Archive for March, 2010

Down home flavors from New Orleans

Whenever we’re in New Orleans, our favorite spot to splurge on a night out is Restaurant August, the linchpin of chef John Besh’s six eateries. Not only is Besh a supremely talented chef and restaurateur who understands both great food and the whole concept of a great night out, he’s also one of the nicest guys in the business.

His fried oysters with pepper spoonbread or his lacquered pork belly with crawfish, olives and blood orange are the very definition of refined Southern cooking. (He also serves a mean whole roast sucking pig with grits, roasted onions and blackberry jam. Mm-m-m-m.) It’s no surprise that he’s won a slew of professional accolades, including recognition as Best Chef Southeast from the James Beard Foundation.

So when the nominations for the 2010 James Beard Awards were announced last week, we were delighted to see John Besh’s name again—this time in the American Cooking category of the cookbook awards. Last October Besh revealed his casual side in a delightful guide to the tastes of his home town in the appropriately titled My New Orleans: The Cookbook (Andrews McMeel Publishing, LLC). It’s one of three books nominated in its category, and all three represent a strain of Southern cooking—maybe the country’s hottest regional fare right now. As Bob Wills and His Texas Playboys sang back in 1942, “That’s What I Like About the South.”

Besh has a magic touch, even with soulful simple fare. Here’s his version of a classic, complete with his commentary from the book. Thanks to his publisher for letting us share it here.


Serves 6

Time is the key to making successful red beans: they need to cook slowly and well. Using flavorful fat is another secret. Just as my grandmother did, I keep the fat from every batch of bacon I make, and I save the fat that solidifies on the surface of chilled chicken soup and roast chicken drippings, too. Just a little bit adds big flavor.

2 onions, diced
1 green bell pepper, seeded and diced
1 stalk celery, diced
2 tablespoons rendered bacon fat
1 pound dried red kidney beans
2 smoked ham hocks
3 bay leaves
½ teaspoon cayenne pepper
3 green onions, chopped
Freshly ground black pepper
3 cups cooked Basic Louisiana White Rice (see below)

Sweat the onions, bell peppers, and celery in the rendered bacon fat in a heavy soup pot over medium-high heat.

Once the onions become translucent, add the kidney beans, ham hocks, bay leaves, and cayenne, then add water to cover by 2 inches.

Increase the heat and bring the water to a boil. Cover the pot, reduce the heat to low, and allow the beans to slowly simmer for 2 hours. Periodically stir the beans to make sure that they don’t scorch on the bottom of the pot, adding water if necessary, always keeping the beans covered by an inch or more of water.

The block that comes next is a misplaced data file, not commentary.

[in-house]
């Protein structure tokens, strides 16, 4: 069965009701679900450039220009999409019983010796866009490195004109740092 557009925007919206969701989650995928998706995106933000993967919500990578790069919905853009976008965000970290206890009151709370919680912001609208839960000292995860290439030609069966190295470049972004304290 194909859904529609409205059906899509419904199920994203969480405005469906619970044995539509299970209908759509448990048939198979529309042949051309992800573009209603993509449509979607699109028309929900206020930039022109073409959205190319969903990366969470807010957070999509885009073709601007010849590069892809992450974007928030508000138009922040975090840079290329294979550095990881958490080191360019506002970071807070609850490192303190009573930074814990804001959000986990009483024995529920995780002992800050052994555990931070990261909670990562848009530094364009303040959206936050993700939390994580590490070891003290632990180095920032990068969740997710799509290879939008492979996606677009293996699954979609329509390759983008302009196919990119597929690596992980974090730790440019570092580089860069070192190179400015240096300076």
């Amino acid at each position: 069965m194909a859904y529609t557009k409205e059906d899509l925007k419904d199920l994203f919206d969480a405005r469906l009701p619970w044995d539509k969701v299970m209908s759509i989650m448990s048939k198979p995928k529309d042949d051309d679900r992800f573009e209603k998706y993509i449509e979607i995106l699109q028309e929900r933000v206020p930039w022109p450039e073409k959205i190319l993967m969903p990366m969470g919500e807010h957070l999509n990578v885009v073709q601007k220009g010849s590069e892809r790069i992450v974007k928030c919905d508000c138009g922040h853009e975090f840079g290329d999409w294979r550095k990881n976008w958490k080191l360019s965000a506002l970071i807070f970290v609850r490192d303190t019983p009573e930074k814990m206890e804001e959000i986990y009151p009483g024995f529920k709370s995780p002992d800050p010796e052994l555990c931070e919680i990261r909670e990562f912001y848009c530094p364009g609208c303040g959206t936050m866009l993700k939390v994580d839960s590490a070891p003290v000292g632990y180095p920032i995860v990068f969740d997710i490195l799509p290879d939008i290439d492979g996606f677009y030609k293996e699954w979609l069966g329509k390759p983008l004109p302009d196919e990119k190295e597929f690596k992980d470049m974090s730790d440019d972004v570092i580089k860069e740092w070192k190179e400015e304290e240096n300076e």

Continue cooking the beans until they are creamy and beginning to fall apart when they’re stirred.

Remove the ham hock meat from the bones, roughly chop it, and add it back to the pot of beans.

Stir in the green onions and season with salt, black pepper and Tabasco. Serve with white rice.


Makes about 4 cups
This recipe will work with most long-grain rices, including Popcorn Rice. Save some of the fat skimmed from your chicken stock to perfume the rice with many wonderful flavors.

1 tablespoon chicken fat, extra-virgin olive oil, or butter
1 small onion, minced
1 1/2 cups Louisiana long-grain white rice
3 cups Basic Chicken Stock
1 bay leaf
1–2 pinches salt

Put the fat, oil, or butter and the onions into a medium saucepan and sweat the onions over moderate heat until they are translucent, about 5 minutes. Pour the rice into the pan and stir for 2 minutes. Then add the chicken stock and bring to a boil. Add the bay leaf and salt.

Cover the pan with a lid, reduce the heat to low, and cook for 18 minutes. Remove the pan from the heat, fluff the rice with a fork, and serve.

—From My New Orleans: The Cookbook by John Besh/Andrews McMeel Publishing

Here’s a link to Amazon to buy the book.


03 2010

Las Fallas and more paella tips

When we think of Valencia, the first thing we think of is paella. But the city is probably most famous for its jaw-dropping Las Fallas festival always held March 15-19. This year we finally got to attend. It is a whirlwind of parades, music, fireworks, controlled explosions outside city hall, and general madcap revelry that continues around the clock. Valencians construct immensely complex satirical scenes in 300 or more squares of the city. Some of them go 75 feet tall and can cost up to $1 million each. They represent a wide array of political and pop cultural subjects, and the satire can be both biting and bawdy. (Witness Nicolas Sarkozy of France in a hot tub with three buxom women, one of whom is perhaps performing an intimate underwater kiss.)

Between midnight and 1 a.m. on March 20, all but two “pardoned” figurines are burned to the ground. It feels like a cross between Mardi Gras and the bombing of Baghdad as shown on CNN. For the Valencians, it’s a way to get rid of the old and welcome in the new. To the uninitiated, it is simultaneously unnerving and exhilarating. (See the bottom of this post for some sample photos.) But back to paella….